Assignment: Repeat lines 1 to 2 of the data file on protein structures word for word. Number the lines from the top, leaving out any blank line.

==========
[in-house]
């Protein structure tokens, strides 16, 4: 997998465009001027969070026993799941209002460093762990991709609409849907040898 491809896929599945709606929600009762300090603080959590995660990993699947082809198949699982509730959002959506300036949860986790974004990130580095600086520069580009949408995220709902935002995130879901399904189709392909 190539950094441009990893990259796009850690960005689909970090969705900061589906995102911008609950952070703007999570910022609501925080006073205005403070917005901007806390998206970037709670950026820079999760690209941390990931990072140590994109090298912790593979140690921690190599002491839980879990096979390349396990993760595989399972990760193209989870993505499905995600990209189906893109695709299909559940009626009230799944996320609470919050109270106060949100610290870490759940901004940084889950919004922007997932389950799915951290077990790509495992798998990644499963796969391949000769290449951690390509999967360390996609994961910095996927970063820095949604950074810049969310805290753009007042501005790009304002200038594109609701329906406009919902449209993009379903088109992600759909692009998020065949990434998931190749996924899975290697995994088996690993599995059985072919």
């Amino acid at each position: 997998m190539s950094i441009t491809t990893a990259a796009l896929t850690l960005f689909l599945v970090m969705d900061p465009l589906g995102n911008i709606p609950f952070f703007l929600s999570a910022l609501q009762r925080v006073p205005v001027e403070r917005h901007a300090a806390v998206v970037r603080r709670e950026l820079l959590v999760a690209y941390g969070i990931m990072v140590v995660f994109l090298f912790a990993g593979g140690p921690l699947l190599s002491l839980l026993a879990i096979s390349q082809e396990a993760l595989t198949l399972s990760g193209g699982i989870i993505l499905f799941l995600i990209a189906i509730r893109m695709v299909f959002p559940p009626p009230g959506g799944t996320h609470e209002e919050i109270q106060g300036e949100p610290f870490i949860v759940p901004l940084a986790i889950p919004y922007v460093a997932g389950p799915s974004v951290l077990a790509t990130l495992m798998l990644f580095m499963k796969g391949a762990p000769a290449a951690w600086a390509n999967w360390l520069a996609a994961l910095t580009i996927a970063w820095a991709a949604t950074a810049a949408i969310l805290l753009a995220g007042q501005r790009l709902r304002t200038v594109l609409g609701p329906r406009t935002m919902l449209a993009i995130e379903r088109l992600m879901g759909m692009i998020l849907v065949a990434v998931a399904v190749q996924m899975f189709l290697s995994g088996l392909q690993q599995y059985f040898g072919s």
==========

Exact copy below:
[in-house]
């Protein structure tokens, strides 16, 4: 997998465009001027969070026993799941209002460093762990991709609409849907040898 491809896929599945709606929600009762300090603080959590995660990993699947082809198949699982509730959002959506300036949860986790974004990130580095600086520069580009949408995220709902935002995130879901399904189709392909 190539950094441009990893990259796009850690960005689909970090969705900061589906995102911008609950952070703007999570910022609501925080006073205005403070917005901007806390998206970037709670950026820079999760690209941390990931990072140590994109090298912790593979140690921690190599002491839980879990096979390349396990993760595989399972990760193209989870993505499905995600990209189906893109695709299909559940009626009230799944996320609470919050109270106060949100610290870490759940901004940084889950919004922007997932389950799915951290077990790509495992798998990644499963796969391949000769290449951690390509999967360390996609994961910095996927970063820095949604950074810049969310805290753009007042501005790009304002200038594109609701329906406009919902449209993009379903088109992600759909692009998020065949990434998931190749996924899975290697995994088996690993599995059985072919």